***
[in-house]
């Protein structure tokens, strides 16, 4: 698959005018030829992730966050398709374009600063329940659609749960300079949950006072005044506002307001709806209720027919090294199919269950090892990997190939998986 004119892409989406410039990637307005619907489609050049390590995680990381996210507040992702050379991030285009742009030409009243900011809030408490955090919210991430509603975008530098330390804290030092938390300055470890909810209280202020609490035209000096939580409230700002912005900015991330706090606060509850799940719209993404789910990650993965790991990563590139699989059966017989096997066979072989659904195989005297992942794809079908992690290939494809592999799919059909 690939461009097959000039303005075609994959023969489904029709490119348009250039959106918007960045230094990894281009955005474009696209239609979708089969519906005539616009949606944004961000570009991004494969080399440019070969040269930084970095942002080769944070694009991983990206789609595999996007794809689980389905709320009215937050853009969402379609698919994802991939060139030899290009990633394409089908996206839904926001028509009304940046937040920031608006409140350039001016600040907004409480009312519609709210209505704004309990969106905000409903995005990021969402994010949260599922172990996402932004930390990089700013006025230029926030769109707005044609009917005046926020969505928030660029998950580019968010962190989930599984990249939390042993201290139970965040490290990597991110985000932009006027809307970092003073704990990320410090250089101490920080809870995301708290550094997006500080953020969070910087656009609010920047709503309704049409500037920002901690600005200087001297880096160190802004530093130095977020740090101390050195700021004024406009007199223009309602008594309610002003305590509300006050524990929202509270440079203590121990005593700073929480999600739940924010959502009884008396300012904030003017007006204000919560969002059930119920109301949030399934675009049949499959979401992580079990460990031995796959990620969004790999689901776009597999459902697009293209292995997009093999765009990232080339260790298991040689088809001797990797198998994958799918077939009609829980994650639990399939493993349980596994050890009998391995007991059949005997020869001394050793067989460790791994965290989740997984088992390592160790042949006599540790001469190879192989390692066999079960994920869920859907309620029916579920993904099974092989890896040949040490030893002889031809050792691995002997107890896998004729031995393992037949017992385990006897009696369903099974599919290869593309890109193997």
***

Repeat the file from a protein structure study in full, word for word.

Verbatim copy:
[in-house]
């Protein structure tokens, strides 16, 4: 698959005018030829992730966050398709374009600063329940659609749960300079949950006072005044506002307001709806209720027919090294199919269950090892990997190939998986 004119892409989406410039990637307005619907489609050049390590995680990381996210507040992702050379991030285009742009030409009243900011809030408490955090919210991430509603975008530098330390804290030092938390300055470890909810209280202020609490035209000096939580409230700002912005900015991330706090606060509850799940719209993404789910990650993965790991990563590139699989059966017989096997066979072989659904195989005297992942794809079908992690290939494809592999799919059909 690939461009097959000039303005075609994959023969489904029709490119348009250039959106918007960045230094990894281009955005474009696209239609979708089969519906005539616009949606944004961000570009991004494969080399440019070969040269930084970095942002080769944070694009991983990206789609595999996007794809689980389905709320009215937050853009969402379609698919994802991939060139030899290009990633394409089908996206839904926001028509009304940046937040920031608006409140350039001016600040907004409480009312519609709210209505704004309990969106905000409903995005990021969402994010949260599922172990996402932004930390990089700013006025230029926030769109707005044609009917005046926020969505928030660029998950580019968010962190989930599984990249939390042993201290139970965040490290990597991110985000932009006027809307970092003073704990990320410090250089101490920080809870995301708290550094997006500080953020969070910087656009609010920047709503309704049409500037920002901690600005200087001297880096160190802004530093130095977020740090101390050195700021004024406009007199223009309602008594309610002003305590509300006050524990929202509270440079203590121990005593700073929480999600739940924010959502009884008396300012904030003017007006204000919560969002059930119920109301949030399934675009049949499959979401992580079990460990031995796959990620969004790999689901776009597999459902697009293209292995997009093999765009990232080339260790298991040689088809001797990797198998994958799918077939009609829980994650639990399939493993349980596994050890009998391995007991059949005997020869001394050793067989460790791994965290989740997984088992390592160790042949006599540790001469190879192989390692066999079960994920869920859907309620029916579920993904099974092989890896040949040490030893002889031809050792691995002997107890896998004729031995393992037949017992385990006897009696369903099974599919290869593309890109193997």